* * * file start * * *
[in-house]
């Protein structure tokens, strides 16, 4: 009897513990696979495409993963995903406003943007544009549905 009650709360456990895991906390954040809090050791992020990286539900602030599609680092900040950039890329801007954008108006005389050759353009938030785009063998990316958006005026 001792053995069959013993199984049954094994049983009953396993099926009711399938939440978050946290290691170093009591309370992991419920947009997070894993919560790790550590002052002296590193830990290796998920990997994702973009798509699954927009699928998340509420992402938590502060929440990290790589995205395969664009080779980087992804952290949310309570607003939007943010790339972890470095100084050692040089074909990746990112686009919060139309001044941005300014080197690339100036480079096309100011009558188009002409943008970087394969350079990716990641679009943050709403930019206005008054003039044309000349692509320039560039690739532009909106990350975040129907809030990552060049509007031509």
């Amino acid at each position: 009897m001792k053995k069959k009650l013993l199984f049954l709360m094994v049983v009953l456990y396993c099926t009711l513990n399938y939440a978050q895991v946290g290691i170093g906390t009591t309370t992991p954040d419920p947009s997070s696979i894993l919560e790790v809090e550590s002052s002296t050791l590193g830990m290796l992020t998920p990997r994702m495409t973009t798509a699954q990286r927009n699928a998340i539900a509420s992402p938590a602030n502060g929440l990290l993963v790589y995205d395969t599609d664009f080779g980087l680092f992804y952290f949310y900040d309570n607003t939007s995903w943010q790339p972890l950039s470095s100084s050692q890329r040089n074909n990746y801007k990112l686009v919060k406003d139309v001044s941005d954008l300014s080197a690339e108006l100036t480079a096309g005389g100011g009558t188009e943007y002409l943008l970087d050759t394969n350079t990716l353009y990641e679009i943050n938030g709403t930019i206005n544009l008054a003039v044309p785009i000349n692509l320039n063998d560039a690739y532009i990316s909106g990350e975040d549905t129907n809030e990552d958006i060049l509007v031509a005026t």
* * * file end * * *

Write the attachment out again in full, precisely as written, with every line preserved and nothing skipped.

[in-house]
């Protein structure tokens, strides 16, 4: 009897513990696979495409993963995903406003943007544009549905 009650709360456990895991906390954040809090050791992020990286539900602030599609680092900040950039890329801007954008108006005389050759353009938030785009063998990316958006005026 001792053995069959013993199984049954094994049983009953396993099926009711399938939440978050946290290691170093009591309370992991419920947009997070894993919560790790550590002052002296590193830990290796998920990997994702973009798509699954927009699928998340509420992402938590502060929440990290790589995205395969664009080779980087992804952290949310309570607003939007943010790339972890470095100084050692040089074909990746990112686009919060139309001044941005300014080197690339100036480079096309100011009558188009002409943008970087394969350079990716990641679009943050709403930019206005008054003039044309000349692509320039560039690739532009909106990350975040129907809030990552060049509007031509």
């Amino acid at each position: 009897m001792k053995k069959k009650l013993l199984f049954l709360m094994v049983v009953l456990y396993c099926t009711l513990n399938y939440a978050q895991v946290g290691i170093g906390t009591t309370t992991p954040d419920p947009s997070s696979i894993l919560e790790v809090e550590s002052s002296t050791l590193g830990m290796l992020t998920p990997r994702m495409t973009t798509a699954q990286r927009n699928a998340i539900a509420s992402p938590a602030n502060g929440l990290l993963v790589y995205d395969t599609d664009f080779g980087l680092f992804y952290f949310y900040d309570n607003t939007s995903w943010q790339p972890l950039s470095s100084s050692q890329r040089n074909n990746y801007k990112l686009v919060k406003d139309v001044s941005d954008l300014s080197a690339e108006l100036t480079a096309g005389g100011g009558t188009e943007y002409l943008l970087d050759t394969n350079t990716l353009y990641e679009i943050n938030g709403t930019i206005n544009l008054a003039v044309p785009i000349n692509l320039n063998d560039a690739y532009i990316s909106g990350e975040d549905t129907n809030e990552d958006i060049l509007v031509a005026t």